“We wanted to maintain this old Roman palazzo spirit,” Moran says of the graciously proportioned floor, which covers 1,080 square feet. “We like to create a lot of different layers in our spaces, something that is very rich, not minimal.” To that end, they maintained the original wood plankfloors and the plaster wall work. The latter was painted in an unexpected hue of verdant blue that Moran himself has trouble naming. “It’s kind of our trademark to choose an unusual color,” he says.
Guests enter a vestibule where a dramatic chandelier hangs overhead, like a geometric grid across the ceiling (one of the custom pieces that Dimore Studio created for Fendi’s booth at 2014’s Design Miami fair). The apartment’s large dining and living room space is another study in the unexpected. A towering metal bookcase that features colorful handblown cathedral glass splits the room in two and accentuates the soaring ceiling. “Given the clientele, we wanted to give the space a collection of objects that is international but that will still seem Italian,” says Moran. He and Salci have peppered the space with classic Italian design works, from a sleek daybed by modernist Gio Ponti to Murano glass chandeliers by Venini and art by Lucio Fontana and Nunzio. Adds Moran, “It is a mix of old and new. This apartment is meant to be a conversation piece.”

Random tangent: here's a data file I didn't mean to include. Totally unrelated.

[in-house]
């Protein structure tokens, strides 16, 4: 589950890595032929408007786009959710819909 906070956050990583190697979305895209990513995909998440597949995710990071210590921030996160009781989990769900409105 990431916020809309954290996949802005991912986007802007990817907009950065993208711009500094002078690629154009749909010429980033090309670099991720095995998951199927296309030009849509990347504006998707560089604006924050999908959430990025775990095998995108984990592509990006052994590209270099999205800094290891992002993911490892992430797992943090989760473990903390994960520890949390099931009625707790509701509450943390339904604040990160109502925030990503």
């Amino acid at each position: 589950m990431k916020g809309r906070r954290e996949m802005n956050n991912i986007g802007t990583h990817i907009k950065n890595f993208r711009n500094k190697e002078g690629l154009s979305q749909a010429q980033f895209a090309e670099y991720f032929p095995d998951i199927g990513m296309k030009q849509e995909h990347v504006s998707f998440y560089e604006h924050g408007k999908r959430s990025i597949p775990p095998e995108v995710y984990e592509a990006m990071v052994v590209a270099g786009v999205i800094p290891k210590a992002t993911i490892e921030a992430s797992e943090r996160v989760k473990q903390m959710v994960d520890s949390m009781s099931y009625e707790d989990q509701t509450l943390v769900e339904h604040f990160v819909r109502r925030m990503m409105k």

Such buzz, it seems, is what Fendi is seeking, yet shoring up the brand’s Roman heritage with spectacular architectural maneuvers gives physical substance to its message in a way that ephemeral digital chatter cannot match. “It’s the incarnation of our aesthetic,” Beccari says. “I believe that people like to see on Instagram your real value, what you do,” he says. “I think Instagram and the digital age brought a lot of transparency to the world of luxury. You cannot hide anymore. People like to plunge into a brand. I believe offering a lifestyle is offering them the occasion to live the brand to the fullest extent.
“People like to buy into a set of values a brand represents,” he adds. “Some people already go home and watch TV on a Fendi sofa.” Now they can also go to Rome and sleep in a Fendi hotel.
- Source: The Wall Street Journal By: Robert Murphy Photo: Matthieu Salvaing